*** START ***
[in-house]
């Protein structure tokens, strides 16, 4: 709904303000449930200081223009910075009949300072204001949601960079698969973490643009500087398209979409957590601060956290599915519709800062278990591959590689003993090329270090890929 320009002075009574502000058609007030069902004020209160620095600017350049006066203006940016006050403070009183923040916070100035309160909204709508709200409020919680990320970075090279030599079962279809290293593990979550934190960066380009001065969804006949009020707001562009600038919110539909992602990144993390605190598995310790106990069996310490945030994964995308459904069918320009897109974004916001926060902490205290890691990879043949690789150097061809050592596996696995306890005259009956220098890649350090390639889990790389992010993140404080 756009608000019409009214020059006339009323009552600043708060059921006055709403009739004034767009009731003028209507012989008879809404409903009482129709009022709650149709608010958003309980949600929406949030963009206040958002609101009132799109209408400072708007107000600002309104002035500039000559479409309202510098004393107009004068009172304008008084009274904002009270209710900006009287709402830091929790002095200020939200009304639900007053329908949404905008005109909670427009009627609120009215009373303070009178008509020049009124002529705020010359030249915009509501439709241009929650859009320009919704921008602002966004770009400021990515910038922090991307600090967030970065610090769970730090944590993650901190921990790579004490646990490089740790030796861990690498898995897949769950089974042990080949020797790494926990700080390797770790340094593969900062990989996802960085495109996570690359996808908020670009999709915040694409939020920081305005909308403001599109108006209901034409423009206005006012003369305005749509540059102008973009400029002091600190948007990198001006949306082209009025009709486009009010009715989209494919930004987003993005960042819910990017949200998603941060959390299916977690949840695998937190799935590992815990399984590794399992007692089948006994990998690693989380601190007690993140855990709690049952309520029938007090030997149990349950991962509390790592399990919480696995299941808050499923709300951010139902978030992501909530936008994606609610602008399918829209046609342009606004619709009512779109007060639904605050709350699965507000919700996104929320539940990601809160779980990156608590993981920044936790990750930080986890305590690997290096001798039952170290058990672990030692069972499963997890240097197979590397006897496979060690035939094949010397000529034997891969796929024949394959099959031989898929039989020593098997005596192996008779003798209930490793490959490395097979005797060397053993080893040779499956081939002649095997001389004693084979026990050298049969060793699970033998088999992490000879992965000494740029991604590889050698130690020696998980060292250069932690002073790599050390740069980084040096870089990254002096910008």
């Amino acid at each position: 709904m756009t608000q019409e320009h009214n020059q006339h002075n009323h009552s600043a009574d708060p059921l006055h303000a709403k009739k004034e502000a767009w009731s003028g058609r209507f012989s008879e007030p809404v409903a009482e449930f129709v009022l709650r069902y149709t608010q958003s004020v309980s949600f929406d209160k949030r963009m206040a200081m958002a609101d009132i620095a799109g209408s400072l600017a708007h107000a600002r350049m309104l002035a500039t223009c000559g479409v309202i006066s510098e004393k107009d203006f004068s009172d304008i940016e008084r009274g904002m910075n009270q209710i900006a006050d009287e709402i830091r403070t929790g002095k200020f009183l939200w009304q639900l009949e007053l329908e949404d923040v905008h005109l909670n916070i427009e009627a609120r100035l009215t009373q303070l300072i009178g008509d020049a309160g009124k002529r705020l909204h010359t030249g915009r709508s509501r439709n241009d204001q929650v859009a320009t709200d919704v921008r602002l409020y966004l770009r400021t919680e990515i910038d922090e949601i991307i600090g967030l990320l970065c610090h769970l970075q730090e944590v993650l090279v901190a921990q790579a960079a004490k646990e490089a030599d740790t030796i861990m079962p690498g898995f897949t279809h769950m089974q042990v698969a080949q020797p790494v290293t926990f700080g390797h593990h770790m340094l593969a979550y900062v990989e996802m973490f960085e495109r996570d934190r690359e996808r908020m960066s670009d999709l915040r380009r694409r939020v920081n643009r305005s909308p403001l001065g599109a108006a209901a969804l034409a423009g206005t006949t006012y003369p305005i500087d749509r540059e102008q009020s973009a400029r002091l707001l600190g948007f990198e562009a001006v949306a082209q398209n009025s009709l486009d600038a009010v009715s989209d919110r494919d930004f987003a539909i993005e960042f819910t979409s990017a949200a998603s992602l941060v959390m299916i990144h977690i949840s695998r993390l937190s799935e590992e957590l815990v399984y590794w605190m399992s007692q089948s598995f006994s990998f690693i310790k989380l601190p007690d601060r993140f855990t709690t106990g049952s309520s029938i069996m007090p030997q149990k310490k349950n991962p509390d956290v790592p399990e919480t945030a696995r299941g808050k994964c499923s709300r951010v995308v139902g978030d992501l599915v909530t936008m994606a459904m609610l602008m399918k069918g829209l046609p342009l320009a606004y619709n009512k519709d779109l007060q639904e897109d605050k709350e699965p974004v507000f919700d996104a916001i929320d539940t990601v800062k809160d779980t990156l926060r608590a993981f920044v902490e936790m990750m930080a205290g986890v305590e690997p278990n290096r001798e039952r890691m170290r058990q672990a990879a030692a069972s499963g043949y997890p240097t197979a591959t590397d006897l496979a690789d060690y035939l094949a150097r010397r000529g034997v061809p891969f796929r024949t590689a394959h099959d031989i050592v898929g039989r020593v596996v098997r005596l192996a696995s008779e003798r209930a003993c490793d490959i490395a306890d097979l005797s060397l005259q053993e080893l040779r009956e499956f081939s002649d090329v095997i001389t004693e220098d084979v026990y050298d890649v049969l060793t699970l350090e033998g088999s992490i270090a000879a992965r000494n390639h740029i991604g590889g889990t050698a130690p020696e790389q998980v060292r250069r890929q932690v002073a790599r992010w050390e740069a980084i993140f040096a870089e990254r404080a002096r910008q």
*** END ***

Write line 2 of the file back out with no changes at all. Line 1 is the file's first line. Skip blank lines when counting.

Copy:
């Protein structure tokens, strides 16, 4: 709904303000449930200081223009910075009949300072204001949601960079698969973490643009500087398209979409957590601060956290599915519709800062278990591959590689003993090329270090890929 320009002075009574502000058609007030069902004020209160620095600017350049006066203006940016006050403070009183923040916070100035309160909204709508709200409020919680990320970075090279030599079962279809290293593990979550934190960066380009001065969804006949009020707001562009600038919110539909992602990144993390605190598995310790106990069996310490945030994964995308459904069918320009897109974004916001926060902490205290890691990879043949690789150097061809050592596996696995306890005259009956220098890649350090390639889990790389992010993140404080 756009608000019409009214020059006339009323009552600043708060059921006055709403009739004034767009009731003028209507012989008879809404409903009482129709009022709650149709608010958003309980949600929406949030963009206040958002609101009132799109209408400072708007107000600002309104002035500039000559479409309202510098004393107009004068009172304008008084009274904002009270209710900006009287709402830091929790002095200020939200009304639900007053329908949404905008005109909670427009009627609120009215009373303070009178008509020049009124002529705020010359030249915009509501439709241009929650859009320009919704921008602002966004770009400021990515910038922090991307600090967030970065610090769970730090944590993650901190921990790579004490646990490089740790030796861990690498898995897949769950089974042990080949020797790494926990700080390797770790340094593969900062990989996802960085495109996570690359996808908020670009999709915040694409939020920081305005909308403001599109108006209901034409423009206005006012003369305005749509540059102008973009400029002091600190948007990198001006949306082209009025009709486009009010009715989209494919930004987003993005960042819910990017949200998603941060959390299916977690949840695998937190799935590992815990399984590794399992007692089948006994990998690693989380601190007690993140855990709690049952309520029938007090030997149990349950991962509390790592399990919480696995299941808050499923709300951010139902978030992501909530936008994606609610602008399918829209046609342009606004619709009512779109007060639904605050709350699965507000919700996104929320539940990601809160779980990156608590993981920044936790990750930080986890305590690997290096001798039952170290058990672990030692069972499963997890240097197979590397006897496979060690035939094949010397000529034997891969796929024949394959099959031989898929039989020593098997005596192996008779003798209930490793490959490395097979005797060397053993080893040779499956081939002649095997001389004693084979026990050298049969060793699970033998088999992490000879992965000494740029991604590889050698130690020696998980060292250069932690002073790599050390740069980084040096870089990254002096910008």